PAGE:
The headline might have seemed a bit ominous.
“A More Potent Marijuana Is Stirring Fresh Debates.” Certainly, the story didn’t disappoint: “Most marijuana now being sold throughout the United States is three to 10 times more potent than the marijuana that was sold two years ago,” the New York Times wrote.
It was 1978, Jimmy Carter was president, and weed legalization, at least for a moment, seemed possible.
By 1995, politics and culture had changed radically, and the war on drugs was inescapable. That year, Bill Clinton’s drug czar Lee Brown was making a similar—but even more explosive—claim. “Marijuana is 40 times more potent today… than 10, 15, 20 years ago.”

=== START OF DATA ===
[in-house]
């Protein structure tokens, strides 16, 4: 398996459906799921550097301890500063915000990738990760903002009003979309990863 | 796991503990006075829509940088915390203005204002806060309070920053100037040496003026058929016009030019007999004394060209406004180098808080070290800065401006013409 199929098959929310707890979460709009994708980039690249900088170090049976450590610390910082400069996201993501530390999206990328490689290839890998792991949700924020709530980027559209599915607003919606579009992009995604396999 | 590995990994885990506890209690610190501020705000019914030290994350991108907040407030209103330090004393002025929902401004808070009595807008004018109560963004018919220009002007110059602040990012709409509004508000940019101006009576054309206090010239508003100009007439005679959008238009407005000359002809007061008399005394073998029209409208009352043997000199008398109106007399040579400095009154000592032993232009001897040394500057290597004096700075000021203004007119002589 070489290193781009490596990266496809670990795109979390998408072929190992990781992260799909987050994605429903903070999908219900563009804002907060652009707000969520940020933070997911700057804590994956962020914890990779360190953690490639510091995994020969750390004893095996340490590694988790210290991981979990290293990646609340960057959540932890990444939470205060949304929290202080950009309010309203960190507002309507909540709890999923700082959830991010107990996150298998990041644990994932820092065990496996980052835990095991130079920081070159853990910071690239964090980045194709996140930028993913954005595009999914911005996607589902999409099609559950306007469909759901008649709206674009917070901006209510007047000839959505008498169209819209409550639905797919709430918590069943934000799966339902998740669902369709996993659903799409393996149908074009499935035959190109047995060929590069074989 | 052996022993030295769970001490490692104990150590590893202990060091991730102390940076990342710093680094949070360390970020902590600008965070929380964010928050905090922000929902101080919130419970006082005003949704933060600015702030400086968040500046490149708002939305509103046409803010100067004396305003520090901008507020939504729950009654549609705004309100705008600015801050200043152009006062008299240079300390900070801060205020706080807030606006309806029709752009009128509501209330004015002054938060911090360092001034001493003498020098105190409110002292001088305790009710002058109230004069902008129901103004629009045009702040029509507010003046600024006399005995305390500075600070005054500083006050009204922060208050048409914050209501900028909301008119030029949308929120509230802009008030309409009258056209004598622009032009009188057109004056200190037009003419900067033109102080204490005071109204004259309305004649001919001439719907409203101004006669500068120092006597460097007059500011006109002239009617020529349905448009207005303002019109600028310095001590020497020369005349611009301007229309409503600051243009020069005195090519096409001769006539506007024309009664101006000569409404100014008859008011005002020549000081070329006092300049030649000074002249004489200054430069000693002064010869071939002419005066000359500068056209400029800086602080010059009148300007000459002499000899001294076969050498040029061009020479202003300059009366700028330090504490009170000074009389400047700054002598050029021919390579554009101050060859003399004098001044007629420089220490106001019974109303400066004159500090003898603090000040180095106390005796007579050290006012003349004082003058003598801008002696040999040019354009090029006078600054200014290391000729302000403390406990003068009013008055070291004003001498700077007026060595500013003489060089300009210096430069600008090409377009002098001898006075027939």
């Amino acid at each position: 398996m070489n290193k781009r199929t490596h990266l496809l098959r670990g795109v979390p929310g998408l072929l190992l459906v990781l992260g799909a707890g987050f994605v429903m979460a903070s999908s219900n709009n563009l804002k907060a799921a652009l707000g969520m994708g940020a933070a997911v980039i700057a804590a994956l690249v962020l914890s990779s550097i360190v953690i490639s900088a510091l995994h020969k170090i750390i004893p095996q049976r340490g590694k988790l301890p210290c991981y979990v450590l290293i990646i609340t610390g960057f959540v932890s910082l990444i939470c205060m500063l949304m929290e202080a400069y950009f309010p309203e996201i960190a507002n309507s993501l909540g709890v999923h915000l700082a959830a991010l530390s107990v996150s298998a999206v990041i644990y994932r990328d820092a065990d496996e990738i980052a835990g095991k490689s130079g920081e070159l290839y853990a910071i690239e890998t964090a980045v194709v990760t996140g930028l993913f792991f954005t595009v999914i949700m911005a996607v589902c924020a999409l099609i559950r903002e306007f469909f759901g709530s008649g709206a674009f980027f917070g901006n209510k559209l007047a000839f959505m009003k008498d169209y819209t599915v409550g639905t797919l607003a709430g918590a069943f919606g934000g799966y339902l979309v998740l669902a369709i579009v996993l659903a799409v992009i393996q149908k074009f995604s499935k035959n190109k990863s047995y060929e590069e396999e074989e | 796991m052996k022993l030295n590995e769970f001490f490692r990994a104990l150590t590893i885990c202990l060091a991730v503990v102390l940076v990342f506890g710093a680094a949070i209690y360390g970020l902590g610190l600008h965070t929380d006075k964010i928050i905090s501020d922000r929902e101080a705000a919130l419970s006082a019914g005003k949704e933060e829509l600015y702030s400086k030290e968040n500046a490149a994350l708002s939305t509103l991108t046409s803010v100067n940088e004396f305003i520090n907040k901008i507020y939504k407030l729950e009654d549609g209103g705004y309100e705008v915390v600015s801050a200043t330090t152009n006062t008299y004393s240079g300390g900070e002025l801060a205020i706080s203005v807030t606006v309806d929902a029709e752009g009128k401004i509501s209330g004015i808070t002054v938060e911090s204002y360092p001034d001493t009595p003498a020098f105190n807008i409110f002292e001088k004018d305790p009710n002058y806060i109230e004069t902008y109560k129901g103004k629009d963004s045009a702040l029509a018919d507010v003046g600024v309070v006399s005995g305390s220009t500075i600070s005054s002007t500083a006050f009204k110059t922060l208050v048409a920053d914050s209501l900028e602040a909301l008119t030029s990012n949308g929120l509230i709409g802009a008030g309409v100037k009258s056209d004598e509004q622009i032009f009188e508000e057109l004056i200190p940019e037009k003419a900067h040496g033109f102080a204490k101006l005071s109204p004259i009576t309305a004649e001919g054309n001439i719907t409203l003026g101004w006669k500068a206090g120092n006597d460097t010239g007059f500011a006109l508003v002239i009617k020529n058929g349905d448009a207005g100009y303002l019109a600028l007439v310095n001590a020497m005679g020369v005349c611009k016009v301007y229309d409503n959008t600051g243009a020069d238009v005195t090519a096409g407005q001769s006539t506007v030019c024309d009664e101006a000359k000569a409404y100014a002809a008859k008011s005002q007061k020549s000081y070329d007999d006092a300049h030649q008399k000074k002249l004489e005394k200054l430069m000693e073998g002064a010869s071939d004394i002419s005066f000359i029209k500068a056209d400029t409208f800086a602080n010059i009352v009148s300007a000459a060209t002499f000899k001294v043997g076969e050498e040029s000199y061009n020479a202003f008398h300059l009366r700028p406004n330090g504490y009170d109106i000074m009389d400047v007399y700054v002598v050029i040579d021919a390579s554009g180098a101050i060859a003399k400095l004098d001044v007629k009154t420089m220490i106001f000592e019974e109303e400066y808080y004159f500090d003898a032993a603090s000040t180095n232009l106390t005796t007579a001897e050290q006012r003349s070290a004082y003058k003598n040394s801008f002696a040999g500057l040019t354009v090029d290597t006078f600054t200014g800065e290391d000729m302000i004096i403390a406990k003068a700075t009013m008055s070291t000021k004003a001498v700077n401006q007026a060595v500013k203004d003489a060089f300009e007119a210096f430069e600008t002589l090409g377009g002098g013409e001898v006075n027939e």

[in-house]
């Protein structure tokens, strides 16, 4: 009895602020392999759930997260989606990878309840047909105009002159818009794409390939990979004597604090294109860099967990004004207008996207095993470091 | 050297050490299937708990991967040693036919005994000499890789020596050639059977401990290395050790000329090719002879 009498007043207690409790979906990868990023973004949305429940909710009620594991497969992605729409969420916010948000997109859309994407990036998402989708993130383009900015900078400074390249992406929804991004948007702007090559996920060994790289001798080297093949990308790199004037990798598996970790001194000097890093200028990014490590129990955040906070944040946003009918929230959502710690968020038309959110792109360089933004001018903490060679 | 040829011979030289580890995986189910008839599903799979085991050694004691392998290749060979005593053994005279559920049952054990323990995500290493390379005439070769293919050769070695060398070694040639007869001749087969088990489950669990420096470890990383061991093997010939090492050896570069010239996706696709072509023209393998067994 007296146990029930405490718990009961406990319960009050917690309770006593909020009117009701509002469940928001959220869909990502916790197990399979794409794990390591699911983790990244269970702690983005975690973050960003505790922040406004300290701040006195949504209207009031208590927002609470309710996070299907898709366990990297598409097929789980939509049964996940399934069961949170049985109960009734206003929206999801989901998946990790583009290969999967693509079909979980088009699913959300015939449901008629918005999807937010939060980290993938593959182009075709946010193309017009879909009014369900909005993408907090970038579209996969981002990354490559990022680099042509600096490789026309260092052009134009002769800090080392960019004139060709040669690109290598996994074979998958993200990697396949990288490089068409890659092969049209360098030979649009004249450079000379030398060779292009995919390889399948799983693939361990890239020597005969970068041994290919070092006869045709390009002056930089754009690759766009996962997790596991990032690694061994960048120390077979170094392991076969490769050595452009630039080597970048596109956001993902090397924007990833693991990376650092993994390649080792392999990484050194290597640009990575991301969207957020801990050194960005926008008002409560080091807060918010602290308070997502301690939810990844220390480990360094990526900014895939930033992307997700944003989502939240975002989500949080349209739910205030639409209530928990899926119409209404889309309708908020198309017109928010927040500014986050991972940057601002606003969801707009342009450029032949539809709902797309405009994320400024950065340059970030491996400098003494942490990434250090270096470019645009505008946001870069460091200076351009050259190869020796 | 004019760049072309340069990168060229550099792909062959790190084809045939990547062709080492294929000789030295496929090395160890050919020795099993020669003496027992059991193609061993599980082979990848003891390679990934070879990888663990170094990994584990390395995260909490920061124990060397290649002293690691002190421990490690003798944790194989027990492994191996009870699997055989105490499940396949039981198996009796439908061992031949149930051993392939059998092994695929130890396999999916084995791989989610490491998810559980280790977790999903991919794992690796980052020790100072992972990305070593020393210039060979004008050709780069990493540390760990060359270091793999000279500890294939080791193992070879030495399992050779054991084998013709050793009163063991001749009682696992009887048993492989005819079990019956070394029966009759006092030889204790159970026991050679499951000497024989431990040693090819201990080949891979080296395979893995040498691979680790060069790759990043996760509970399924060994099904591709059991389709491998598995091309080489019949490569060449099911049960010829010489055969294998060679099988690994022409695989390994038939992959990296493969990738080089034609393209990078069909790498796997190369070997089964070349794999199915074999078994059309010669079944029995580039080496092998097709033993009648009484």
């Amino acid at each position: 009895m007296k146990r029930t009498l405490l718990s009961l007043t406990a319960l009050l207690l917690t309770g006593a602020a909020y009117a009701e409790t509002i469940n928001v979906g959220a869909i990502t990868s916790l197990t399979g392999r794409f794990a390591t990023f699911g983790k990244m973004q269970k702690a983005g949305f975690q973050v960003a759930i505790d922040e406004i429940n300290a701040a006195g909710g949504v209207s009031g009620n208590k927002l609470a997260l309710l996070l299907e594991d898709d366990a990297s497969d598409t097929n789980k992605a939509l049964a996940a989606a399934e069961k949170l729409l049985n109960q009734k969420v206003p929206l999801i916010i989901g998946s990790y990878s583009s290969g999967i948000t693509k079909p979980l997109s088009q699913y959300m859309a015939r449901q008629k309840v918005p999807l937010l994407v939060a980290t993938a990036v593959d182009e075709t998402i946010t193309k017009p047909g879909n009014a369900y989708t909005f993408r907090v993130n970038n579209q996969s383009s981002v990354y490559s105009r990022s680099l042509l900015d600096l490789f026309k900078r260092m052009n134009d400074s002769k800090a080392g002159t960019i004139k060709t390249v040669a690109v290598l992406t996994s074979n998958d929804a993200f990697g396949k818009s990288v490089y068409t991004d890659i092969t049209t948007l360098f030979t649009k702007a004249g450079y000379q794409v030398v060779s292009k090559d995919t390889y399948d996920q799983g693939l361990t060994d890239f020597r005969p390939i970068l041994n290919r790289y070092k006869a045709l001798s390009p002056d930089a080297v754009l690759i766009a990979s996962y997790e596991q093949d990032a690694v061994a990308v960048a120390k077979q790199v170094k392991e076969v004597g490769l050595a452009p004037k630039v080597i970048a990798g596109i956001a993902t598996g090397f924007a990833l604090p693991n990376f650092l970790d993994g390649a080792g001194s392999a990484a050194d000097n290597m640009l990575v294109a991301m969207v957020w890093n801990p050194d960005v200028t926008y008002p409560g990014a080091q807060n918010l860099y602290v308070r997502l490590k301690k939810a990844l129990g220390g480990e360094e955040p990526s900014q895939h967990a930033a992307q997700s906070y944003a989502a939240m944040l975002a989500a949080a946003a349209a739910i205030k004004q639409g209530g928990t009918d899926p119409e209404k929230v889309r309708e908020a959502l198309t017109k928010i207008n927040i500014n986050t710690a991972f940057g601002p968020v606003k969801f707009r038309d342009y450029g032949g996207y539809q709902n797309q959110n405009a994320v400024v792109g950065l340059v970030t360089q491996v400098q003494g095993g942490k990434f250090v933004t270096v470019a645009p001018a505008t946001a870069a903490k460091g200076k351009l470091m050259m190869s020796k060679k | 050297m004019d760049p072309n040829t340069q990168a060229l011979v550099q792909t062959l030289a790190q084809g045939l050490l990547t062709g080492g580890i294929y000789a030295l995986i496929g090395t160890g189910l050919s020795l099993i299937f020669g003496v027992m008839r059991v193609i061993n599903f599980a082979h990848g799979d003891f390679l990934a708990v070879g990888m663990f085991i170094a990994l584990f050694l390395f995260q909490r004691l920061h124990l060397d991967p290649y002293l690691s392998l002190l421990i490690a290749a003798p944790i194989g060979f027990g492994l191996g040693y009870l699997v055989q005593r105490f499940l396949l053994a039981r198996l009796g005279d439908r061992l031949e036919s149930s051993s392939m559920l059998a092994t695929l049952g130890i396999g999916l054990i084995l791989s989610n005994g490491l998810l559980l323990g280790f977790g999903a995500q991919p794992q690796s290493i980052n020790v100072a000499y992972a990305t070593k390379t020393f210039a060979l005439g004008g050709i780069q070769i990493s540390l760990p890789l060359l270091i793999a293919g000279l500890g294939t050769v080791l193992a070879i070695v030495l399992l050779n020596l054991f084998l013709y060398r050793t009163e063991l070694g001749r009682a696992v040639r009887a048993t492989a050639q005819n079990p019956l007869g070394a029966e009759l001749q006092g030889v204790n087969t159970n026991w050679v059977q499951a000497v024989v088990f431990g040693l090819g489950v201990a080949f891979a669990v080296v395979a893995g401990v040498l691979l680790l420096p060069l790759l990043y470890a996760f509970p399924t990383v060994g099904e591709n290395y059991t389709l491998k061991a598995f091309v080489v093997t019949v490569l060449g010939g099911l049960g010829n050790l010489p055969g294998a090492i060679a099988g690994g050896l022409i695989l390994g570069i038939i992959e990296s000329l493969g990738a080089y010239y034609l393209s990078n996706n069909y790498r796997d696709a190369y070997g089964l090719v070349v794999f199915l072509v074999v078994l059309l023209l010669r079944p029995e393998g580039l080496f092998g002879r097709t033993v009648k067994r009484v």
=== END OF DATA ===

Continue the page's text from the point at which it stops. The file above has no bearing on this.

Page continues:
The following year, current Democratic presidential candidate and pot legalization foe Joe Biden argued that comparing 1990s weed to that from the 60s was like “comparing buckshot in a shotgun shell to a laser-guided missile.” By 2002, a new drug czar, John Walters, was warning, “It is not your father’s marijuana,” and claiming a 30-fold recent increase in weed strength. [Read more at Vice]
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